Youngsters who spend more than half an hour a day online are almost twice as likely to pester their parents for junk food because of a bombardment of adverts for products such as crisps and sweets, according to a new report by Cancer Research UK.
It also found primary school children who spend more than three hours on the web were more than four times more likely to spend their pocket money on chocolate, sugary drinks and takeaways than those who browse for less than half an hour a day.
The study found the biggest online users were 79% more likely to be overweight or obese while those who were online between 30 minutes and three hours a day were 53% more likely to be carrying excess weight than those who were online for less time.
Teams from the University of Liverpool and Cancer Research UK’s Cancer Policy Research Centre asked almost 2,500 seven to 11-year-olds and their parents about their eating habits and how much screen time they had, outside of doing homework.
Researchers found that, on average, children were online for 16 hours a week - not including time spent for homework - and watched 22 hours of television per week.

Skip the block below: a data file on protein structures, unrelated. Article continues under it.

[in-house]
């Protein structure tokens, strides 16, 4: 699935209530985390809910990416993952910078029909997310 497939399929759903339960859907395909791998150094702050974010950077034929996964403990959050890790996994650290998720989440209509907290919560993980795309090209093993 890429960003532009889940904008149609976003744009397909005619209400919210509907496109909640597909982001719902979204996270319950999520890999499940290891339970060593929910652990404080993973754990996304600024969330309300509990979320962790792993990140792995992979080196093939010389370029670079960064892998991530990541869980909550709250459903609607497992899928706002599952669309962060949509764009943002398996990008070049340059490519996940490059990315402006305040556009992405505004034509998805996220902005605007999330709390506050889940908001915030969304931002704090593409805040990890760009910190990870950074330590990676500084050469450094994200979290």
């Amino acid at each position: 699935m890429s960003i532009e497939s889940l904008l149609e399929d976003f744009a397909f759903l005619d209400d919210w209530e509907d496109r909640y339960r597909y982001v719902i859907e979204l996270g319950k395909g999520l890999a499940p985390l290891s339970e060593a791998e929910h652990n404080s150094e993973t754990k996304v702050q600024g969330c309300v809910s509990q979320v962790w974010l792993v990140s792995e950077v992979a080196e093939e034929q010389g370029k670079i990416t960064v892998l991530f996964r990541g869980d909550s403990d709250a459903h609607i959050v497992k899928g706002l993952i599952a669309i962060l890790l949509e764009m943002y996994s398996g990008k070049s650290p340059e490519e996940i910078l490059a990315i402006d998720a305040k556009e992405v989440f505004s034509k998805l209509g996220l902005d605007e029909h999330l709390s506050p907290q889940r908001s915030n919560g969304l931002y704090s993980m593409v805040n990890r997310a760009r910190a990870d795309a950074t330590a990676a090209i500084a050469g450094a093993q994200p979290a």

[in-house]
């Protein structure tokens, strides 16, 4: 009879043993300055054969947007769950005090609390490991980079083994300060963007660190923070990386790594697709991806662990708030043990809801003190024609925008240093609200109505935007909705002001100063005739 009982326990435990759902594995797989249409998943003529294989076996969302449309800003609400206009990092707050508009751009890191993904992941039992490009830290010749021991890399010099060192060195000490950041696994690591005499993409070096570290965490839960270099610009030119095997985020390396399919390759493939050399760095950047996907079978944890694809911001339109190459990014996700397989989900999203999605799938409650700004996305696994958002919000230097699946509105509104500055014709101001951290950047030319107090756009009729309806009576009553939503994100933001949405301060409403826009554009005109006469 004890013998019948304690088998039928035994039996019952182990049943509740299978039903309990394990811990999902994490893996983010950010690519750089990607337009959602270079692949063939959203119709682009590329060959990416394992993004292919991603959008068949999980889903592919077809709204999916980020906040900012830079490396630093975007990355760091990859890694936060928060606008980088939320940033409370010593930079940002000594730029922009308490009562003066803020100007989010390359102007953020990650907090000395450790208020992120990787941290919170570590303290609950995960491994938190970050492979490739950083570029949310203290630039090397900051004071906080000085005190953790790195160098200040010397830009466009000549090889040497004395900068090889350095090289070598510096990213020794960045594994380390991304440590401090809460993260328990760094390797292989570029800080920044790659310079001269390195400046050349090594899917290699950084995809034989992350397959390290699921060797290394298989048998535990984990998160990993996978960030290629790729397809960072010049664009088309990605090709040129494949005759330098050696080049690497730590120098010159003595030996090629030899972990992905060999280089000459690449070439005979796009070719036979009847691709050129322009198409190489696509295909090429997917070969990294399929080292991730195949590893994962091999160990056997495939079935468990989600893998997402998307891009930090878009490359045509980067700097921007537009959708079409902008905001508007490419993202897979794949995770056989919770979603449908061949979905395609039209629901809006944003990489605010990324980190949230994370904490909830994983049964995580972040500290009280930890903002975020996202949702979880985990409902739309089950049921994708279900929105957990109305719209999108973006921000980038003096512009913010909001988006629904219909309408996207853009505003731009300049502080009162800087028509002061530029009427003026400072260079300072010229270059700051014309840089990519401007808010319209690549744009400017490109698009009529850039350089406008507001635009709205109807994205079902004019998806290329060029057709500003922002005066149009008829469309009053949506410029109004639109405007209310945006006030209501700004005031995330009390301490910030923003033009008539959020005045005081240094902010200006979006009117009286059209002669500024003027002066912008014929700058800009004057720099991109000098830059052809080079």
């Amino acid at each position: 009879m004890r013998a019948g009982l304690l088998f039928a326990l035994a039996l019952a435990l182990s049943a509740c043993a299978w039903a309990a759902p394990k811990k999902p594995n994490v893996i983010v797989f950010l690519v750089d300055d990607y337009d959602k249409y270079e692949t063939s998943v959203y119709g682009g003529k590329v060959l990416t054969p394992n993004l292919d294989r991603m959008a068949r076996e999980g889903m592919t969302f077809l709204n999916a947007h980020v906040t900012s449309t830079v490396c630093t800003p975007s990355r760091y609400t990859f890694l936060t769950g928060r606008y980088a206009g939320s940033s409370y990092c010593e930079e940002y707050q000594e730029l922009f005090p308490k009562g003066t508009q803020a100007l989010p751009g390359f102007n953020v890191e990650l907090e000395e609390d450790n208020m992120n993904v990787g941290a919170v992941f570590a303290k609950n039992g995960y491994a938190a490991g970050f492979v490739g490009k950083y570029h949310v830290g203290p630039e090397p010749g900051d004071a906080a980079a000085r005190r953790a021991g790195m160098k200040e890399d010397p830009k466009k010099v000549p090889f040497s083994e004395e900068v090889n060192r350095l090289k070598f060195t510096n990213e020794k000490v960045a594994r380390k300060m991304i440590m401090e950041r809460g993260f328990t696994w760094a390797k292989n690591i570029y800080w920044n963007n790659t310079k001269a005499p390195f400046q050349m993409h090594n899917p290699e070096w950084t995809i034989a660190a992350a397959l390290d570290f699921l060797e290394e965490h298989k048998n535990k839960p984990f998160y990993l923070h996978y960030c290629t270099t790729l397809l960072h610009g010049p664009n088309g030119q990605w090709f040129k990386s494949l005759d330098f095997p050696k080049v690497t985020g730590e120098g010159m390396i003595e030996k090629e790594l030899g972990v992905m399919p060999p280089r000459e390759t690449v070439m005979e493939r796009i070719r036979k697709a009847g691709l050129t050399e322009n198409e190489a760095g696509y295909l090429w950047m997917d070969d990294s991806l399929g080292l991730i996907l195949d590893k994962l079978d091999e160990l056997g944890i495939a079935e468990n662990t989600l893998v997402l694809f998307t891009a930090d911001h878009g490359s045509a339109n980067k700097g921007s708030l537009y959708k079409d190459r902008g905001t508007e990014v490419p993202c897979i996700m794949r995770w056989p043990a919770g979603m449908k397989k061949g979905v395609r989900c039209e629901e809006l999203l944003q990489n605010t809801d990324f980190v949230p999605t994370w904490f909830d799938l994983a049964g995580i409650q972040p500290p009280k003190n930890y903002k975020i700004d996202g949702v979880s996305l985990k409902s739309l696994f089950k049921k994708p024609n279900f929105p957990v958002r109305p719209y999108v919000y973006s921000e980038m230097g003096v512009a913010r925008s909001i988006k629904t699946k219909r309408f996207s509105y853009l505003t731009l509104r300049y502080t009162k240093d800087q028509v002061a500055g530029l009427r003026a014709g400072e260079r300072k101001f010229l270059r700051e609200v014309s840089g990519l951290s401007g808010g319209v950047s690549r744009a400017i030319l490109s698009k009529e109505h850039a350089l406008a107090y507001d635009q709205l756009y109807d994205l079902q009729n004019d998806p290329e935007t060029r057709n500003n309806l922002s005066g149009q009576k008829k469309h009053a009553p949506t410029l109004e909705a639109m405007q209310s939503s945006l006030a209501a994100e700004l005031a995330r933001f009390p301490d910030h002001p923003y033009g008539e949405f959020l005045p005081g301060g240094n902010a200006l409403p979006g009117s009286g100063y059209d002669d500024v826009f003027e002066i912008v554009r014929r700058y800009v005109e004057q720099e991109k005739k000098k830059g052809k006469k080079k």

The amount of exercise done by the children had no impact on the results showing that for this research, excess weight wasn’t linked with being sedentary, it said.
Each additional hour of commercial TV that children watched was linked with an increased likelihood of pestering their parents to buy products they’d seen advertised.
“Young children who spend more time on the internet and watching commercial TV are more likely to pester for, buy and eat unhealthy food and drinks,” said Dr Emma Boyland, lead researcher. “Parents are all too familiar with being nagged for sweets and fizzy drinks in the supermarket or corner shop. Our research shows that this behaviour can be linked to the amount of time children spend in front of a screen and as a result, the increased number of enticing adverts they see for these sorts of products.”